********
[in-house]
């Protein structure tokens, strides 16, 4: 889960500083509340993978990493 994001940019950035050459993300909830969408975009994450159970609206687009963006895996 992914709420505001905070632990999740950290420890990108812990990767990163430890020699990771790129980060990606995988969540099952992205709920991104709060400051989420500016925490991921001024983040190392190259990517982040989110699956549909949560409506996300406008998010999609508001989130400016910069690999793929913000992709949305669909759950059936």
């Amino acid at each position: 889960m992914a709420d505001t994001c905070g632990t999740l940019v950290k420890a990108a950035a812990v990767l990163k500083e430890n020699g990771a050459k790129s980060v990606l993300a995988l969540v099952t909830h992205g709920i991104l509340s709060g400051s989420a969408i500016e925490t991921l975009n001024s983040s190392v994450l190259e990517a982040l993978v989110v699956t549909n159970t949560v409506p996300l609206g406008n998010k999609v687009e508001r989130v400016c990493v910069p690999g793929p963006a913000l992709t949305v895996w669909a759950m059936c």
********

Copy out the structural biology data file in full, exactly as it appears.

[in-house]
């Protein structure tokens, strides 16, 4: 889960500083509340993978990493 994001940019950035050459993300909830969408975009994450159970609206687009963006895996 992914709420505001905070632990999740950290420890990108812990990767990163430890020699990771790129980060990606995988969540099952992205709920991104709060400051989420500016925490991921001024983040190392190259990517982040989110699956549909949560409506996300406008998010999609508001989130400016910069690999793929913000992709949305669909759950059936």
């Amino acid at each position: 889960m992914a709420d505001t994001c905070g632990t999740l940019v950290k420890a990108a950035a812990v990767l990163k500083e430890n020699g990771a050459k790129s980060v990606l993300a995988l969540v099952t909830h992205g709920i991104l509340s709060g400051s989420a969408i500016e925490t991921l975009n001024s983040s190392v994450l190259e990517a982040l993978v989110v699956t549909n159970t949560v409506p996300l609206g406008n998010k999609v687009e508001r989130v400016c990493v910069p690999g793929p963006a913000l992709t949305v895996w669909a759950m059936c």